Pakistan remains unimpressed. The succession of recent terror attacks leading
to Sehwan Sharif has exposed a terrible truth — Pakistan is slipping internally
even if it has been secured externally.
IT’S obviously a tale of stark contrasts,
as any number of commentators have pointed out since the suicide bombing that
claimed some 90 lives last Thursday at the shrine of a 12th-century saint at
Sehwan in Sindh.
As a spiritual guide, the man known as Lal
Shahbaz Qalandar represents the blurring of artificial boundaries — the boundaries
of faith, caste and gender — and elevates the common humanity we all share. His
shrine facilitates the celebration of life and love. That concept is beyond the
comprehension of the obscurantist merchants of death. All forms of syncretism
and secularism are to them an abomination that calls for indiscriminate
This is not the first Sufi shrine they have
targeted, and it’s unlikely to be the last. Of course, as the recent spate of
terrorist attacks across the country reminds us, they do not restrict
themselves to sites whose theological inclusivity and pluralism they despise.
Yet there’s cause to hope that they will be taken aback by the resilience
demonstrated in Sehwan, by the caretakers of the shrine and visitors alike. The
bells did not fall silent, the dhammal never stopped. Sheema Kermani’s
performance represented a reaffirmation of hope. Not only will life go on, but
it will go on in a way that is completely at odds with the severely restricted
mindset of the violent fundamentalists.
Sadly, though, it cannot reasonably be
claimed with any degree of certainty that the beat of the drum will ultimately
triumph over the dissonance of the bomb.
The bells did not fall silent, the ‘Dhamal’
It will soon enough be 70 years since Pakistan
came into existence, under the aegis of a founding father who clearly declared,
on the eve of independence, that he did not envisage any barriers between
faiths or any interference by the state in the personal beliefs of its
citizens. But, as the Objectives Resolution adopted by an undemocratic assembly
barely months after his demise illustrates, Mohammad Ali Jinnah’s secular
ideals cut little ice with those who had used him in the preceding years as a
conduit for their pseudo-religious fantasies.
This year also brings another landmark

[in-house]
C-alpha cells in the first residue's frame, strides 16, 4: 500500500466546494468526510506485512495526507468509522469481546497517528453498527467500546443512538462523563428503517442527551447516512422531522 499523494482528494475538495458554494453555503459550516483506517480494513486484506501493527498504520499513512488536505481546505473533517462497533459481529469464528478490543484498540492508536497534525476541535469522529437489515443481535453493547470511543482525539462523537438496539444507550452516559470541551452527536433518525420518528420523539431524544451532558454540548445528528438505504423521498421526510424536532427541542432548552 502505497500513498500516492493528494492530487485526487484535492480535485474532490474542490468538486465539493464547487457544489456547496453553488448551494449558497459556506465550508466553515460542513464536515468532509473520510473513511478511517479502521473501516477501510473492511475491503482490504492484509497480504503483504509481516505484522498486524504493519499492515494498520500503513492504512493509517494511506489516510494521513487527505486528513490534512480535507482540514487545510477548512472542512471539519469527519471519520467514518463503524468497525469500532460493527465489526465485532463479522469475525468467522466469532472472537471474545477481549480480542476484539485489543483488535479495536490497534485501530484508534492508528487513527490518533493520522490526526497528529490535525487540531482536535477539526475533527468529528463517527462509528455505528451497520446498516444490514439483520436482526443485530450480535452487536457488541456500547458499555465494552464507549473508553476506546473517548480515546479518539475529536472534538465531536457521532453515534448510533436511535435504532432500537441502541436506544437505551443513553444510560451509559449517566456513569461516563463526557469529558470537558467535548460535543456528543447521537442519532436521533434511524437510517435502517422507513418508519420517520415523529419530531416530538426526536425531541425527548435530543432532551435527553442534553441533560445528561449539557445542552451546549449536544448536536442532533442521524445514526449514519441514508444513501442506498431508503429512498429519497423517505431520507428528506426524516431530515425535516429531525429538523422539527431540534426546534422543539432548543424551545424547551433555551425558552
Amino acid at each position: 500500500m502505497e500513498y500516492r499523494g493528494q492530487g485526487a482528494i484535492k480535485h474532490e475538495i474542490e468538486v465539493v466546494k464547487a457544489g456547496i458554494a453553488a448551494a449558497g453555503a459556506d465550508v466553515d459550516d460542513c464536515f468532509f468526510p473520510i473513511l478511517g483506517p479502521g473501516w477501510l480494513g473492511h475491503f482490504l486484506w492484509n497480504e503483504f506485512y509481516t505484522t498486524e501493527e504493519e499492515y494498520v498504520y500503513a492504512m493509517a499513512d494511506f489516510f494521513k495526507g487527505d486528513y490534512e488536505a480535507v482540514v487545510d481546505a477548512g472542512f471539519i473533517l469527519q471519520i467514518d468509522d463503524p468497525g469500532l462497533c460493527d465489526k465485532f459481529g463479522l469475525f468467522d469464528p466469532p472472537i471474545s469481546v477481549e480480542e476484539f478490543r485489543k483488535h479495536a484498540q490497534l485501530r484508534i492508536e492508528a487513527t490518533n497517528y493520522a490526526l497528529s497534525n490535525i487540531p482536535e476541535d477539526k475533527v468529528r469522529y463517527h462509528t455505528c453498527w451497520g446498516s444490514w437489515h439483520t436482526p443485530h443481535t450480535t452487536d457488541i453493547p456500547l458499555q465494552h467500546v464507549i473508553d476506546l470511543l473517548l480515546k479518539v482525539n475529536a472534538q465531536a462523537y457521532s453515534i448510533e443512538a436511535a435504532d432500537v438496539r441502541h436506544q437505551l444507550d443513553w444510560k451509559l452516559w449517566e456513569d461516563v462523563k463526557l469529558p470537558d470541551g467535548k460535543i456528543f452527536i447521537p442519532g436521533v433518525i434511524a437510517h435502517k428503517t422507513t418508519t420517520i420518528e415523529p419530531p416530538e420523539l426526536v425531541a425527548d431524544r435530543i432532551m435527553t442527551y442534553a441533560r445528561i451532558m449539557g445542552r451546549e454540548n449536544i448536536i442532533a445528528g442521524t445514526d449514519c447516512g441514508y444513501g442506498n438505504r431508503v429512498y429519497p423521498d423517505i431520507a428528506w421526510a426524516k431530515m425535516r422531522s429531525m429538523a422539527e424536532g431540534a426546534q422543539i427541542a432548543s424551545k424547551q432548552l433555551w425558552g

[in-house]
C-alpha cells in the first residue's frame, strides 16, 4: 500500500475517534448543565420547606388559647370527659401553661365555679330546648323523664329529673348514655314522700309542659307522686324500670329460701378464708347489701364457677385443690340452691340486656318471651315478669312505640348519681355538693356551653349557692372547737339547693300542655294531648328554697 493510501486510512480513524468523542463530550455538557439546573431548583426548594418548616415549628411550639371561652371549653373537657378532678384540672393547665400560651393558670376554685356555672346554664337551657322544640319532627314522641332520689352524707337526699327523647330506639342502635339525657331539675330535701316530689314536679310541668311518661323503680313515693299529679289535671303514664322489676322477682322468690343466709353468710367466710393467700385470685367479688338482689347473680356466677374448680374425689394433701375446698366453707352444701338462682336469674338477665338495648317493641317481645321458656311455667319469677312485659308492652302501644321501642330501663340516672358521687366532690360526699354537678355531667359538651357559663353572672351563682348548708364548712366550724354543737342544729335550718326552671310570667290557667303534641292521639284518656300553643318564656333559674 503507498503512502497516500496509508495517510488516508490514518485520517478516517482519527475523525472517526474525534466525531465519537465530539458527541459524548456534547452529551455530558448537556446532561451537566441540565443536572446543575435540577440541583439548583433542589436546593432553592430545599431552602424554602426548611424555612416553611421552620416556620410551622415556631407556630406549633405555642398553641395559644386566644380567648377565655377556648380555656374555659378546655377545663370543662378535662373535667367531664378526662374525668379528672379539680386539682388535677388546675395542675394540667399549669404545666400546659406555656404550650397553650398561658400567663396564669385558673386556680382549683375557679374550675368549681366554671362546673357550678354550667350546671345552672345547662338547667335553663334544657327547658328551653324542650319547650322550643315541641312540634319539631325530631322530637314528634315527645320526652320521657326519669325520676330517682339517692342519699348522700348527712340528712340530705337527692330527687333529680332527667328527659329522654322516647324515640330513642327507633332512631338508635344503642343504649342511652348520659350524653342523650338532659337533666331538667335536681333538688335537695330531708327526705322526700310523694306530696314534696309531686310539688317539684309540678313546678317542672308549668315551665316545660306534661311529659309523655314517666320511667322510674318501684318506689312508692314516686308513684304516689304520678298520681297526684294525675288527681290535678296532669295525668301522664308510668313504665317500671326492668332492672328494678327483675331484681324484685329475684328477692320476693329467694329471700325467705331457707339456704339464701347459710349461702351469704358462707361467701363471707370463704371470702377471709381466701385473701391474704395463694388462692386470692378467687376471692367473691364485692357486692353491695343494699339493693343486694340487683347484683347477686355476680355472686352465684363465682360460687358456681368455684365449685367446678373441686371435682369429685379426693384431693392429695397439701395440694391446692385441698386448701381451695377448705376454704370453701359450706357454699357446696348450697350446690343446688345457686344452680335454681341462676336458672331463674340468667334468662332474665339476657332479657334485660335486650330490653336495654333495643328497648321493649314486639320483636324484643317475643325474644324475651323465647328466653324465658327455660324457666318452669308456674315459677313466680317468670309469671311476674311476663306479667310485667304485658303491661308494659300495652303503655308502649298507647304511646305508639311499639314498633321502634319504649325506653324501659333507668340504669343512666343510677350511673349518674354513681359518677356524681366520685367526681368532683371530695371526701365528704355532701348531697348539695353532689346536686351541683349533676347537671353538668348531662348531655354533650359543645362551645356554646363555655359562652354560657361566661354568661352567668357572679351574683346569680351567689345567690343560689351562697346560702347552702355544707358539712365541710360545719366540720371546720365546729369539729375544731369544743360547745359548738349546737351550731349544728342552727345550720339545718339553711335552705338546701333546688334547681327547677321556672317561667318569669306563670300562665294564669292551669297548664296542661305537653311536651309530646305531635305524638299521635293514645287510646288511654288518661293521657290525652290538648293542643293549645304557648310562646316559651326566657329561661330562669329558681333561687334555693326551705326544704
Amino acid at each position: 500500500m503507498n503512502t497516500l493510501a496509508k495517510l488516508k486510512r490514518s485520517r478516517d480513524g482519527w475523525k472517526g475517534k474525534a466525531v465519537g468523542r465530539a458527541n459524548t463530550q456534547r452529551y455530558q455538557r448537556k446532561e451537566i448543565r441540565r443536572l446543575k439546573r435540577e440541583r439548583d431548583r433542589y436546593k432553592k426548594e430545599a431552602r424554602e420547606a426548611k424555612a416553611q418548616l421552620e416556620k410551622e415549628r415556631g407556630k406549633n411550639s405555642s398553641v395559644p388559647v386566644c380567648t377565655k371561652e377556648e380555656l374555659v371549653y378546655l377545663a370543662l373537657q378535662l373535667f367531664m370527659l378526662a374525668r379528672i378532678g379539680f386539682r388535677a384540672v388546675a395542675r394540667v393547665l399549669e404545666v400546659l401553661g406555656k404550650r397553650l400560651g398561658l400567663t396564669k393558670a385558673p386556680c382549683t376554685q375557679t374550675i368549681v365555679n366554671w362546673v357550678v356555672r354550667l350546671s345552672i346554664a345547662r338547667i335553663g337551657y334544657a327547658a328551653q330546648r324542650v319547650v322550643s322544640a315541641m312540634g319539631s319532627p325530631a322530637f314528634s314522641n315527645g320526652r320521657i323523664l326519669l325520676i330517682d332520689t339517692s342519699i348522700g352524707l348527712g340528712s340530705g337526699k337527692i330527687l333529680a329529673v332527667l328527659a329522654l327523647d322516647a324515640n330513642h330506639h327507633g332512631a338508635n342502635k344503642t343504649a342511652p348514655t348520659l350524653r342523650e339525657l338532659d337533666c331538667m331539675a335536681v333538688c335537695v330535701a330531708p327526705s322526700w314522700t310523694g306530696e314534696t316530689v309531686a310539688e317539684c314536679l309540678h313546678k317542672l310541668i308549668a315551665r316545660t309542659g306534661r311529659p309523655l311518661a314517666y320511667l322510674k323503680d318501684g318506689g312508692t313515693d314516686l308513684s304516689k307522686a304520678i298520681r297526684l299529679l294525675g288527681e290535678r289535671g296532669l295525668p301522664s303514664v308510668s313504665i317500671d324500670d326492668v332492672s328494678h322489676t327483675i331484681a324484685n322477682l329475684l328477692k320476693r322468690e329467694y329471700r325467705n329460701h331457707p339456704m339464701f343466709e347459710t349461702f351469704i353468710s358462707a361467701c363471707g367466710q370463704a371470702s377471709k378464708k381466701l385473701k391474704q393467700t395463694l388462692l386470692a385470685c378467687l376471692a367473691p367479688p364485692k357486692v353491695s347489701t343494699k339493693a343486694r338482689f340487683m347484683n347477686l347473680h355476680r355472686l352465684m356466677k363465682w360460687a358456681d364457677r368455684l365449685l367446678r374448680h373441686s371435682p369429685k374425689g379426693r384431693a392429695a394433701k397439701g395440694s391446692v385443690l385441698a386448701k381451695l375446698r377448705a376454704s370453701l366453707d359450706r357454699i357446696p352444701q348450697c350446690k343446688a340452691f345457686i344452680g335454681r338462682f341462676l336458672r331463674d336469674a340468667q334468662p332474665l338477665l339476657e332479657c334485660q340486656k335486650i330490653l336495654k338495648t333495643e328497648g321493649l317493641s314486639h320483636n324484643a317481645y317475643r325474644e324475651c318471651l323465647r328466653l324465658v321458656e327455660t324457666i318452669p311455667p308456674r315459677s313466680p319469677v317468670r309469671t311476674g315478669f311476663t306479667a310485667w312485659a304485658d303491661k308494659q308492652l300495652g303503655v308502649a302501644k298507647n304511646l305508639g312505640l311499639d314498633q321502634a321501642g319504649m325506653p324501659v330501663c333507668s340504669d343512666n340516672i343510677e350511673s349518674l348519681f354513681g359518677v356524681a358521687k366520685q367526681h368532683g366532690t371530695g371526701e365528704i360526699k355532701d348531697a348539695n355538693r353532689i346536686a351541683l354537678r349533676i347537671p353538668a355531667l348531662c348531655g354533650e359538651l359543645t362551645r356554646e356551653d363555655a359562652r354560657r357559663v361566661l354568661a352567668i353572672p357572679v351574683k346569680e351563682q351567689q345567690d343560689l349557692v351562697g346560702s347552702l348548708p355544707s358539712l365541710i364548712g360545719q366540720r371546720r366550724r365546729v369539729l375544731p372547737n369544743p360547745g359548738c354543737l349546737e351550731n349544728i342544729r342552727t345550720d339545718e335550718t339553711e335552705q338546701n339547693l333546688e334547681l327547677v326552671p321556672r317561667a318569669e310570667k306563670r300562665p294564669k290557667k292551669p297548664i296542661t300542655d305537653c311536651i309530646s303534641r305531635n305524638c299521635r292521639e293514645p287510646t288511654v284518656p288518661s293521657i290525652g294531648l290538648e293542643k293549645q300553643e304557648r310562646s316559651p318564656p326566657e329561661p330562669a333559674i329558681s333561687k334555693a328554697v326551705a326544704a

anniversary. By and large, Islamist fundamentalism remained on the periphery of
Pakistani politics until 1977. Sure, much had gone wrong before then, but it
was the advent of Gen Ziaul Haq’s military dictatorship that effectively sealed
the nation’s fate.
Zia posited the armed forces he
unfortunately commanded as the defenders of Pakistan’s ‘ideological frontiers’.
That role has thenceforth not only remained intact but gone largely
unchallenged. Zia thrived as a fiercely motivated American puppet during the
Islamist ‘crusade’ against communism in Afghanistan, particularly during the
Soviet occupation, while at the same time injecting obscurantism — alongside
the Kalashnikov-and-heroin culture — into the Pakistani mainstream.
Given that so many of the terrorists who
have helped to destroy Afghanistan in the past 40 years came from, or via,
Pakistan, it seems a bit incongruous for the latter to be making demands on
Afghanistan in the same context. Yes, it is inevitably a two-way traffic. But
at least initially, it wasn’t Afghanistan that nurtured the Taliban and their
various offshoots. It’s all very well to demand that Kabul hand over the
purported terrorists listed by Pakistan, but let’s not forget how the latter
responded when a previous Afghan government made similar demands.
In the immediate aftermath of the massacre
at Sehwan it was reported that security forces had exceeded the appalling toll
at the shrine in retaliatory actions. But who exactly did they kill, without the
benefit of a trial? And who exactly are the hundreds of people who have
apparently been picked up for interrogation across the country? Does their
suspected Afghan nationality alone provide sufficient cause?
Zia’s ‘ideological frontiers’ mantra
resounded when five social media activists, all of them sharing a liberal
outlook and questioning the state’s priorities, disappeared last month. Four of
them returned home a few weeks later, but even the two who were able to exit
the country have spoken not a word about their experience. It doesn’t require
much imagination to assume that they have been silenced by the deep state,
whose priorities clearly remain convoluted.
When Donald Trump claimed at the end of
last week that Sweden had been rocked by a terrorist attack, some people
suspected that he had mistaken Sehwan for the European nation that has
accommodated 200,000 refugees without experiencing anything of the kind.
Apparently not: the relentless TV watcher had apparently just misread the
context of a Fox News documentary. Terrorist attacks in Pakistan, Afghanistan
or Iraq are off his radar. After all, it’s just Muslims killing (mainly) other
Muslims. It doesn’t matter to him, any more than it does to the perpetrators of
Much like the security wing of the
Pakistani state, the US ostensibly fights terrorism while at the same time
nurturing it. Uprooting it puts their raison d’être at stake.
If you are Donald Trump, the world appears
upside down. It wasn’t always like that. From Trump’s perspective, it is all
the fault of the past US presidents for allowing other countries to take
advantage of the United States, bringing it to its present state where things
are out of control and need to be fixed. And Trump is the strong man who will
As Trump put it recently, “The world is in